The show will go on! Fear not about Austin City Limits' cancelation—the City of Austin issued its special events permit yesterday, meaning the festival is certain to return to Zilker through Oct. 10 this year.
The real thing you should be afraid of is the weather. Friday and Saturday of weekend one calls for 77% and 85% chance of rain respectively, which may be inconvenient, but will it put your wristbands in jeopardy?
Most likely not. You're going to want to bring a raincoat and rubber boots but ACL Festival happens rain or shine. Although, organizers decided to cancel the final day of the 2013 fest due to heavy rain, a flash flood warning and pools of water in the park.
That was when ACL was still a one-weekend festival—attendees were refunded a third of ticket prices and that was the first and last time the festival had been canceled, other than COVID. However, rain has soaked ACL fans numerous times.
As far as prepping for the downpour, know that umbrellas, tents and canopies are prohibited. Grab a poncho, clear if you still want to show off your outfit; waterproof shoes or at least some that you don't mind getting dirty, a waterproof cover for your vaccine card, and anything else you might want to stay dry.
Rain is set to start Thursday morning, with a 51% chance, and continue through Saturday evening before dropping down to just a 24% chance on Sunday.
Suffice to say, ACL is most likely going to continue, you just might want to bring a towel.
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- San Marcos favorite Industry Burger opens "mid-October" on E. 5th, featuring "low key healthy" Texas fare.
- Still Austin Whiskey Co. introduces "The Artist," its new rye whiskey.
- Domain NORTHSIDE favorites Bakery Lorraine, Grimaldi's Pizzeria, Jeni's Ice Cream and Sprinkles released their fall flavors.
- Cinnaholic at The Arboretum opens Friday, October 14, serving "create your own" cinnamon rolls and other sweet treats.
- San Francisco's Marufuku Ramen opens next Wednesday, October 12, in the Mueller District.
- Carpenter Hotel announces its popup food truck, Lil Carpenter, open Fri-Sun both ACL weekends, serving what you want, early to late, coffee to donuts, to dogs/burgers/fries/beer.
With major entertainment events slated for October, the Austin-Bergstrom International Airport is gearing up for a busy month.
Artists and music lovers are set to pack into Zilker Park for The Austin City Limits Music Festival in the coming two weekends. Following that, Formula One will bring racing fans to the Circuit of the Americas.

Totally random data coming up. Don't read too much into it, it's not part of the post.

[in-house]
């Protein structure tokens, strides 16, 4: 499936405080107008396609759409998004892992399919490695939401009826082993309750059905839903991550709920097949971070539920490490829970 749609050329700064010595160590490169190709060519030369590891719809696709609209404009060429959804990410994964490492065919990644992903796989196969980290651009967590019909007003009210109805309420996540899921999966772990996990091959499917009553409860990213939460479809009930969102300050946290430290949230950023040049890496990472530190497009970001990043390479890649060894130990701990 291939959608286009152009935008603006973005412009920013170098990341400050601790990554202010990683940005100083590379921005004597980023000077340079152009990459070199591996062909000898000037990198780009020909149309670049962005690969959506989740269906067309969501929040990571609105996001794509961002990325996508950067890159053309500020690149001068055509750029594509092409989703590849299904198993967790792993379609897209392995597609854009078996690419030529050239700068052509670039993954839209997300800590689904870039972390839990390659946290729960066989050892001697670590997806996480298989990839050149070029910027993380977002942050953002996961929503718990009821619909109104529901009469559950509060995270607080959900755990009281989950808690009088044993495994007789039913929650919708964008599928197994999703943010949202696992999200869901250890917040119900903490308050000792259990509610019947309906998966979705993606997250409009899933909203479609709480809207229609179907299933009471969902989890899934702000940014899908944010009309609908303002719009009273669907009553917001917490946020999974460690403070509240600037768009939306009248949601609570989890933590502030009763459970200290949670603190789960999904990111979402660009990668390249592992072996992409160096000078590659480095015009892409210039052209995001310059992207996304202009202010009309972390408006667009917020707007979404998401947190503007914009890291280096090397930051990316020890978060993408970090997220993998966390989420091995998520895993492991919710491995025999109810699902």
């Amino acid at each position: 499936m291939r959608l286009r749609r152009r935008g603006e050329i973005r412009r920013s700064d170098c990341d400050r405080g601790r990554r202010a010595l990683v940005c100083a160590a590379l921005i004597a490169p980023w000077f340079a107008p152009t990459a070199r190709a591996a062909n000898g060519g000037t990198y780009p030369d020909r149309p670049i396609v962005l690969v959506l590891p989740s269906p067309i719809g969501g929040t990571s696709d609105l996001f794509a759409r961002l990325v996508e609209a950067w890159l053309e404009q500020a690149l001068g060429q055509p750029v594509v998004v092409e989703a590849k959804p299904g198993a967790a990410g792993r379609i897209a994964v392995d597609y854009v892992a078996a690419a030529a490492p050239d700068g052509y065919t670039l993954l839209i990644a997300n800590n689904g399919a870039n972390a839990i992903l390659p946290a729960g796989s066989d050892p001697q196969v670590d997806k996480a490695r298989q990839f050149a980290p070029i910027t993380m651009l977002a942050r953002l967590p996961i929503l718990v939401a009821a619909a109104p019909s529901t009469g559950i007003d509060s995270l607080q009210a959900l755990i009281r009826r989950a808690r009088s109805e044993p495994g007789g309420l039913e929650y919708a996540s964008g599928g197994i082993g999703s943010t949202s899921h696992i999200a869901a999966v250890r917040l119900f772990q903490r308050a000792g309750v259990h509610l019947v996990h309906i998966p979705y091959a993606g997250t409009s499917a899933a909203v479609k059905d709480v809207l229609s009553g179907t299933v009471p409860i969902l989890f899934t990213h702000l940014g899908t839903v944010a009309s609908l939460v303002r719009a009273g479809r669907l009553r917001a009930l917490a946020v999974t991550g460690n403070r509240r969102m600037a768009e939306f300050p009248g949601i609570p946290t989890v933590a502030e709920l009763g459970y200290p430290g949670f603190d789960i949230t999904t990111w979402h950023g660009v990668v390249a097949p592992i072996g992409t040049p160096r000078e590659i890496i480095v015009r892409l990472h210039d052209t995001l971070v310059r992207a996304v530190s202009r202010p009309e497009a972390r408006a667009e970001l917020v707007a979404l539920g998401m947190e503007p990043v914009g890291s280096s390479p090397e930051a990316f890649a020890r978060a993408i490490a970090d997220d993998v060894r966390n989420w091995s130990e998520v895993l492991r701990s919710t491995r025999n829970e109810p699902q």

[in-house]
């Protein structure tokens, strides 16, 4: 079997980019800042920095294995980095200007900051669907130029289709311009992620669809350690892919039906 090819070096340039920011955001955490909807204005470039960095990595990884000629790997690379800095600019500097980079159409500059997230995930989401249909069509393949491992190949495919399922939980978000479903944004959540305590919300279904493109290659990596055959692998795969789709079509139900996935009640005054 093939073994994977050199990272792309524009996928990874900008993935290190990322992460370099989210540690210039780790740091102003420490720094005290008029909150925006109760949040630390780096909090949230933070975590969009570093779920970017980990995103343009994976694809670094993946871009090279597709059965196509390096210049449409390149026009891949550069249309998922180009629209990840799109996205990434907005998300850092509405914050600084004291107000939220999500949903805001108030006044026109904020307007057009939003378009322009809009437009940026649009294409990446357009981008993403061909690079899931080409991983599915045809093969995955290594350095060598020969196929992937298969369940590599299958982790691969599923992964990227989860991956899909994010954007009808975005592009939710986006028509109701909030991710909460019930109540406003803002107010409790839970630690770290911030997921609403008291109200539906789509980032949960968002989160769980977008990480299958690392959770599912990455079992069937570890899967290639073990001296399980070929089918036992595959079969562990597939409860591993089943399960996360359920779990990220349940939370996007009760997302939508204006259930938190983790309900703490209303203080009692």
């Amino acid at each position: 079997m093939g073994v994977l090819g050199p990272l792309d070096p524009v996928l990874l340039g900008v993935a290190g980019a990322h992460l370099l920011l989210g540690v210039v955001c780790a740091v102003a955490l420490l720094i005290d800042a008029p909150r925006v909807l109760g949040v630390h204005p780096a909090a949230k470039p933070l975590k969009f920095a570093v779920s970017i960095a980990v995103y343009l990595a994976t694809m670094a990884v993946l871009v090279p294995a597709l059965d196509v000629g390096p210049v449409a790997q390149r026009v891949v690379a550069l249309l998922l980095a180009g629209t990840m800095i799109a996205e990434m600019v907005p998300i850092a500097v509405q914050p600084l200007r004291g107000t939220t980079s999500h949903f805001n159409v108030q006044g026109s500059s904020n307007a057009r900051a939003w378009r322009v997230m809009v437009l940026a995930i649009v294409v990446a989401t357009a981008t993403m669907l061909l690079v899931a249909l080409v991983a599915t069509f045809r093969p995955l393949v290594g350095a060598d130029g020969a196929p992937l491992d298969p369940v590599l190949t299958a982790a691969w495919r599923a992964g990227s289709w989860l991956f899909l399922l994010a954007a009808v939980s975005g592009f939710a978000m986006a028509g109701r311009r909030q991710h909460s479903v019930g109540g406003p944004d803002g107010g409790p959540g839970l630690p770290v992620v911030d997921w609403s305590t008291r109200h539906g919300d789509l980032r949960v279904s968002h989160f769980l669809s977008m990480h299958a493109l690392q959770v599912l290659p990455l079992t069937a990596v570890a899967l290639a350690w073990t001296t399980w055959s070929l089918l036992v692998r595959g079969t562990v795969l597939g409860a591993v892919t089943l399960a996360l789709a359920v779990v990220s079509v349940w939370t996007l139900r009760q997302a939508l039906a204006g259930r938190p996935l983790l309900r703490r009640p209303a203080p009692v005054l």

For those two events, the airport is anticipating high passenger days with 30,000 or more people departing flights.
ABIA recommends arriving at least two and a half hours in advance for domestic flights on those days. For ACL, it's expected on both Sundays of the festival along with the Monday and Tuesday after. The F1-driven high passenger days are expected on Oct. 20-21 and Oct. 23-26.
\u201c#AustinCityLimits visitors, you\u2019re in for a weird and wild ride \ud83e\udd18\u262e\ufe0f \n\nFlying in or out of our airport? We got firm and fun tips for you: https://t.co/RawVRalOXN\u201d— Austin-Bergstrom International Airport (AUS) (@Austin-Bergstrom International Airport (AUS)) 1664894083
F1, especially, could draw in loads of travelers as the three-day event saw 400,000 attendees last year. ABIA warns that highways leading to the airport may see even higher traffic than usual around the event and that travelers should plan their route accordingly.
Bailey Grimmett, a spokesperson for ABIA, said travel numbers come in 24 hours in advance. So, it's hard to predict if the airport will see travel volumes at the same levels that have happened around previous F1 races or if it'll top ACL's flight traffic.
Still, she says historical knowledge points to a chance for it.
“We've had that Monday after F1 break the record for single busiest in airport history," Grimmett said. "So context clues I would say yes, but I can't confirm that. But the historical background points to that."
In anticipation of the high volume of flyers, the airport received additional TSA officers for security screening through the end of October. To prepare even further, the Department of Aviation and partners hosted a job showcase and hiring fair to address the continued labor shortage the airport has experienced.
Relief from hectic travel days is on the horizon with November likely to see a slowdown.
"I don't anticipate it will be as busy as October just because we don't have as many events going on," Grimmett said. "Thanksgiving is kind of our primary holiday that we see a lot of passengers coming in and out of the airport."